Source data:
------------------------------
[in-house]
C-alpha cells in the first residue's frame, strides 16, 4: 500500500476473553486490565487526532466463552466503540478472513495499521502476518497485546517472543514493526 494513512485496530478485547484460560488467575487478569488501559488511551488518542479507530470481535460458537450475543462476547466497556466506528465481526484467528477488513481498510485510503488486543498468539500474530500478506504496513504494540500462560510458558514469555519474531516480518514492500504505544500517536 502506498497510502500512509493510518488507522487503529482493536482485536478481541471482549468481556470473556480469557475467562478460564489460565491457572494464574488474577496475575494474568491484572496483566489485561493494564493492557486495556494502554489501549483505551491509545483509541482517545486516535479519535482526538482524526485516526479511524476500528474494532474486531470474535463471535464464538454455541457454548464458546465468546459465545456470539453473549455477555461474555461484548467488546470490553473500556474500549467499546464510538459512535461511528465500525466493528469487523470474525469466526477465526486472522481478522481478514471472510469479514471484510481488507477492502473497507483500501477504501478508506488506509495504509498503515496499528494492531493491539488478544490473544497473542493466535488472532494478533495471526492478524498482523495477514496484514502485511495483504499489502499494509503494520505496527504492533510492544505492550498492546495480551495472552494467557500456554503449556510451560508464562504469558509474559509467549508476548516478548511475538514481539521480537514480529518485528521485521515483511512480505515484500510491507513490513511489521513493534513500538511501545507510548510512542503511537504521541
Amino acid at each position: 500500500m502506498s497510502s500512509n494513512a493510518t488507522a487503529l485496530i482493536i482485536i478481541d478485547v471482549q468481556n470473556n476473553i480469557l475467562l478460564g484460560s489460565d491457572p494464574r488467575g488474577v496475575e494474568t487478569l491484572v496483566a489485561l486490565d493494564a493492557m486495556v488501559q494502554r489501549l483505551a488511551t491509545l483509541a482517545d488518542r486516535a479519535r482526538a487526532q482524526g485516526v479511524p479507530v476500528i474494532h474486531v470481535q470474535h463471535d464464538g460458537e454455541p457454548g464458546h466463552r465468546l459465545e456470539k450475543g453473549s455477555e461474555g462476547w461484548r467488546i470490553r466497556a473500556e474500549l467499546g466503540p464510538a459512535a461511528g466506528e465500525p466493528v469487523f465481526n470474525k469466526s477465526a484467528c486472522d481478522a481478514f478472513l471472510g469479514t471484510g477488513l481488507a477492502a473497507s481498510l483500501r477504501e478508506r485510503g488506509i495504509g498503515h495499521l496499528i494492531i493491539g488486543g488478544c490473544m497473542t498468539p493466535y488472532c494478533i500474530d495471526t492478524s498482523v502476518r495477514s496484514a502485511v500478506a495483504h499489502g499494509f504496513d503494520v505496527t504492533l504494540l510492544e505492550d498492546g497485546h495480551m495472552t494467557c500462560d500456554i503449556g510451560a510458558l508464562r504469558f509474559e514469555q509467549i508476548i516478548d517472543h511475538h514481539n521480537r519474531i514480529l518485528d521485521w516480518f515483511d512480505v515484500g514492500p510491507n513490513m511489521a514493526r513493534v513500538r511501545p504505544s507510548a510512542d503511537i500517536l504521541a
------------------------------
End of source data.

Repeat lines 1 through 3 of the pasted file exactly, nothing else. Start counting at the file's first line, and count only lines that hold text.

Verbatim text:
[in-house]
C-alpha cells in the first residue's frame, strides 16, 4: 500500500476473553486490565487526532466463552466503540478472513495499521502476518497485546517472543514493526 494513512485496530478485547484460560488467575487478569488501559488511551488518542479507530470481535460458537450475543462476547466497556466506528465481526484467528477488513481498510485510503488486543498468539500474530500478506504496513504494540500462560510458558514469555519474531516480518514492500504505544500517536 502506498497510502500512509493510518488507522487503529482493536482485536478481541471482549468481556470473556480469557475467562478460564489460565491457572494464574488474577496475575494474568491484572496483566489485561493494564493492557486495556494502554489501549483505551491509545483509541482517545486516535479519535482526538482524526485516526479511524476500528474494532474486531470474535463471535464464538454455541457454548464458546465468546459465545456470539453473549455477555461474555461484548467488546470490553473500556474500549467499546464510538459512535461511528465500525466493528469487523470474525469466526477465526486472522481478522481478514471472510469479514471484510481488507477492502473497507483500501477504501478508506488506509495504509498503515496499528494492531493491539488478544490473544497473542493466535488472532494478533495471526492478524498482523495477514496484514502485511495483504499489502499494509503494520505496527504492533510492544505492550498492546495480551495472552494467557500456554503449556510451560508464562504469558509474559509467549508476548516478548511475538514481539521480537514480529518485528521485521515483511512480505515484500510491507513490513511489521513493534513500538511501545507510548510512542503511537504521541
Amino acid at each position: 500500500m502506498s497510502s500512509n494513512a493510518t488507522a487503529l485496530i482493536i482485536i478481541d478485547v471482549q468481556n470473556n476473553i480469557l475467562l478460564g484460560s489460565d491457572p494464574r488467575g488474577v496475575e494474568t487478569l491484572v496483566a489485561l486490565d493494564a493492557m486495556v488501559q494502554r489501549l483505551a488511551t491509545l483509541a482517545d488518542r486516535a479519535r482526538a487526532q482524526g485516526v479511524p479507530v476500528i474494532h474486531v470481535q470474535h463471535d464464538g460458537e454455541p457454548g464458546h466463552r465468546l459465545e456470539k450475543g453473549s455477555e461474555g462476547w461484548r467488546i470490553r466497556a473500556e474500549l467499546g466503540p464510538a459512535a461511528g466506528e465500525p466493528v469487523f465481526n470474525k469466526s477465526a484467528c486472522d481478522a481478514f478472513l471472510g469479514t471484510g477488513l481488507a477492502a473497507s481498510l483500501r477504501e478508506r485510503g488506509i495504509g498503515h495499521l496499528i494492531i493491539g488486543g488478544c490473544m497473542t498468539p493466535y488472532c494478533i500474530d495471526t492478524s498482523v502476518r495477514s496484514a502485511v500478506a495483504h499489502g499494509f504496513d503494520v505496527t504492533l504494540l510492544e505492550d498492546g497485546h495480551m495472552t494467557c500462560d500456554i503449556g510451560a510458558l508464562r504469558f509474559e514469555q509467549i508476548i516478548d517472543h511475538h514481539n521480537r519474531i514480529l518485528d521485521w516480518f515483511d512480505v515484500g514492500p510491507n513490513m511489521a514493526r513493534v513500538r511501545p504505544s507510548a510512542d503511537i500517536l504521541a